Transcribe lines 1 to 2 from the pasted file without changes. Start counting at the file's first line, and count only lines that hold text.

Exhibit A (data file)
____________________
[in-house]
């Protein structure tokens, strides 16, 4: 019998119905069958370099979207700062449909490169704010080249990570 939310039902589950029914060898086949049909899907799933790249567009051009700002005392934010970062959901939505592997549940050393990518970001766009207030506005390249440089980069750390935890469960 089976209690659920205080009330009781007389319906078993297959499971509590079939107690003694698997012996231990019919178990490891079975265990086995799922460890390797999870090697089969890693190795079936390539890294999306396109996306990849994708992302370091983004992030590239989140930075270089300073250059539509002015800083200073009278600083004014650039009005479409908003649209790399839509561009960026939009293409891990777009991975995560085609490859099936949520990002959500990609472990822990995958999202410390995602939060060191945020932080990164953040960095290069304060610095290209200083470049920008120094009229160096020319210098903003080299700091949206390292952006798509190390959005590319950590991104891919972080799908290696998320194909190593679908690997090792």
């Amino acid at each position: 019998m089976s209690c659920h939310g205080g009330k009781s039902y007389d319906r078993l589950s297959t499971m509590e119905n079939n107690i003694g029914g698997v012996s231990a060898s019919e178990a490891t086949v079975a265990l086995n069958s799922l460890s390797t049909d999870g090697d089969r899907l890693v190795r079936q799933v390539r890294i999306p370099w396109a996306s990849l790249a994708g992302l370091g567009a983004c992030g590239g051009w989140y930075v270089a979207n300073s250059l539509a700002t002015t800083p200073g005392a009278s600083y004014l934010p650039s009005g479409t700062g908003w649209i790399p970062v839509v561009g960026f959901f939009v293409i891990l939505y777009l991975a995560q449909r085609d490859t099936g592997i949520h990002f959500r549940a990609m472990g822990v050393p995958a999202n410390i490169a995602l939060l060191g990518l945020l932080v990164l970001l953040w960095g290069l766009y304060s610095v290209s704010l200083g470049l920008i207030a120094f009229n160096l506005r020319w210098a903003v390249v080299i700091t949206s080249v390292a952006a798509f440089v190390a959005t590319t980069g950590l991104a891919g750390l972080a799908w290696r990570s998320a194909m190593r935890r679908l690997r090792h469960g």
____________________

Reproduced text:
[in-house]
């Protein structure tokens, strides 16, 4: 019998119905069958370099979207700062449909490169704010080249990570 939310039902589950029914060898086949049909899907799933790249567009051009700002005392934010970062959901939505592997549940050393990518970001766009207030506005390249440089980069750390935890469960 089976209690659920205080009330009781007389319906078993297959499971509590079939107690003694698997012996231990019919178990490891079975265990086995799922460890390797999870090697089969890693190795079936390539890294999306396109996306990849994708992302370091983004992030590239989140930075270089300073250059539509002015800083200073009278600083004014650039009005479409908003649209790399839509561009960026939009293409891990777009991975995560085609490859099936949520990002959500990609472990822990995958999202410390995602939060060191945020932080990164953040960095290069304060610095290209200083470049920008120094009229160096020319210098903003080299700091949206390292952006798509190390959005590319950590991104891919972080799908290696998320194909190593679908690997090792």